Surrey, I’m sorry to say, has a garnered a bit of a bad name for itself. Well within commuting distance of London, much of the property does come with price tags to match. But away from the gated estates of Virginia Water, Weybridge and Cobham, there’s plenty to do and see in the county – including some amazing views.
The Surrey Hills
The obvious place to head if you’re in search of long walks and English vistas are the Surrey Hills. An Area of Outstanding Natural Beauty, they stretch from Farnham in the West, to Oxted in the East. The highest point in the AONB is Leith Hill, marked with an 18thcentury gothic tower which serves excellent homemade cakes (the chocolate brownies are particularly good), drinks and so on. If you climb the 74 steps to the top of the tower, you’ll be standing at the highest point in South East England, and from here you can see all the way to London in one direction, and to the south coast in the other. You can of course walk to the top of Leith Hill – or neighbouring Holmbury Hill – but in recent years mountain bikers have become an increasingly common site. In fact cycling is so popular (the road aspect thanks, in part, to the London 2012 Olympics) that many of the Surrey Hills villages have their own bike shops: Westcott, Albury and Peaslake to name just three.
Don’t worry if you aren’t feeling quite that active, though. Refreshments are very much available, of both the alcoholic and non-alcoholic varieties. In recent years, Surrey has become something of hotbed for vineyards. Denbies is probably the most famous, situated just north of Dorking. Now one of the largest wine producers in the UK, you can explore the vineyard on one of their outdoor tours. They even have a little train which takes you round the estate, so you can put your feet up if you’ve had enough of walking.
(Incidentally, while we are in Dorking, one of my favourite pieces of artwork is the huge cockerel on the main roundabout. It’s hard to miss, and celebrates the Dorking, a type of chicken first bred by the Romans. The Dorking one even sports outfits; in the past he’s worn an Easter Bonnet, a crown, and a festive red cape for Christmas.)
Other beverages have followed in Denbies’ wake: the family-owned Hog’s Back brewery in Tongham, near Farnham, make a wide range of beers, including the world’s first chocolate lager, and have their own hop garden. The Silent Pool gin distillery, in Albury, is also putting Surrey on the map with their delicate gins and even more beautiful bottles. In fact Silent Pool was already famous before the gin came along. This eerie lake is supposed to be haunted. Legend has it that a local girl was chased to her death here by King John in the 1200s, and in 1926 it was believed that Agatha Christie had drowned herself here, after her car was found parked nearby. The pool was dragged and planes send out to look for her, but 11 days later she was found in Harrogate.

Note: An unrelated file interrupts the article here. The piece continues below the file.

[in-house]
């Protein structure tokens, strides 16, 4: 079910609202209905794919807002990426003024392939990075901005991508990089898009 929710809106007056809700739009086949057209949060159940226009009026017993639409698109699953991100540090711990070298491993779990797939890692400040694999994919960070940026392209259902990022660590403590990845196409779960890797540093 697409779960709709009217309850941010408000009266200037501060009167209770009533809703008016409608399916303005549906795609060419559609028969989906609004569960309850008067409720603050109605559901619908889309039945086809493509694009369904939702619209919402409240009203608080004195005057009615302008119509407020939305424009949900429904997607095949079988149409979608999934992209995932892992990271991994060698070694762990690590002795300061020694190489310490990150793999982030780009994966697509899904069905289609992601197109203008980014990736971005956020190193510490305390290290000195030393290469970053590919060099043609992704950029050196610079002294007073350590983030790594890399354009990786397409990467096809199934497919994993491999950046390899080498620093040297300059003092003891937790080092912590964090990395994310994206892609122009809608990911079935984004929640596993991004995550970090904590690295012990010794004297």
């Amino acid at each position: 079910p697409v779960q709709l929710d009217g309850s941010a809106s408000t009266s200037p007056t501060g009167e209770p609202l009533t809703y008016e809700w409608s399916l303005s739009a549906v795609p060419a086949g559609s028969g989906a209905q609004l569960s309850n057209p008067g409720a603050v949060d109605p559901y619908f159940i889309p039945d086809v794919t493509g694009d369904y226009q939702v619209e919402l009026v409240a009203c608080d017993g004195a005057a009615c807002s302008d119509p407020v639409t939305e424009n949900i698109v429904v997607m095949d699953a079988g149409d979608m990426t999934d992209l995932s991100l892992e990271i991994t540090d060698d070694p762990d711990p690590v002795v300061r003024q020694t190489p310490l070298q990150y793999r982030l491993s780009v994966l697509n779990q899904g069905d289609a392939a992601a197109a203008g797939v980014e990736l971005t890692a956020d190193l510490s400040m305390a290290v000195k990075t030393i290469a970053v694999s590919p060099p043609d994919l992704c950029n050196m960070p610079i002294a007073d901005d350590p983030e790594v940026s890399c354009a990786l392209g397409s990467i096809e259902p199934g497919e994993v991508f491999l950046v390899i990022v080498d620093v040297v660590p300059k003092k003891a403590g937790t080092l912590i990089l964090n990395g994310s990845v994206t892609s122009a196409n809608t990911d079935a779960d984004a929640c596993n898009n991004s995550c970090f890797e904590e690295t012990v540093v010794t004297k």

Just around the corner from the Denbies Estate is the Polesden Lacey Estate. Now under the care of the National Trust, the estate and its Regency house were previously owned by society hostess Dame Margaret Greville (who Cecil Beaton referred to as: ‘a galumphing, greedy, snobbish old toad’. Not a fan, then.) A great friend of Queen Mary, Greville left her jewellery to Queen Elizabeth the Queen Mother in her will. The tiara that Princess Eugenie wore at her Windsor Castle wedding in the autumn was the Greville Emerald Kokoshnik Tiara; one that Dame Margaret had given to her great-grandmother. And in fact the future King George VI and his wife spent some of their honeymoon at Polesden, playing golf and enjoying the views.
Polesden is a beautiful house, and it was designed to be admired. But there are plenty of beautiful buildings in Surrey. Two of my favourites are St Martha’s Church in Chilworth, perched on a hill surrounded by woodland with a view down to Newland’s Corner, and situated on the Pilgrim’s Way. The other is Loseley Park, a Tudor house which is home to panels from Henry VIII’s Nonsuch Palace and his banqueting tents, George IV’s coronation chair, carving by Grinling Gibbons, and a ceiling commissioned for the visit of James !. Even the embroidery on the cushions in the drawing room are supposed to have been Elizabeth I’s handiwork. The gardens are also stunning, and even though the More-Molyneux family still live in the house, the whole place is open to the public in the summer months.
Break into a gallop
Head a bit further north from Dorking and you’ll get to Epsom. Here on the Epsom downs you’ll find Epsom Downs Racecourse – most famous for hosting the Derby and the Oaks at the beginning of June. As well as the racecourse, the Downs are also a training grounds, with almost 200 racehorses using the gallops, which are manged by the Jockey Club. The Downs are of course also open to members of the public for jogging, dog-walking, cycling or whatever else takes you pick, so if you can get out early enough on a weekday then watch out, as you might just see a racehorse thundering by on the gallops.
Where to eat
William IV, Little London, Albury: https://www.thewilliamivpub.com/
Salt Pig, Dorking: https://www.saltpigrestaurant.co.uk/
Denbies Gallery Restaurant: https://www.denbies.co.uk/visit-us/gallery-restaurant/
Where to stay
The Hurtwood Hotel, Peaslake: https://www.hurtwoodhotel.co.uk/
Wooton House Hotel, Dorking: https://www.phcompany.com/principal/wotton-house/
Brooklands Hotel, Weybridge: https://www.brooklandshotelsurrey.com/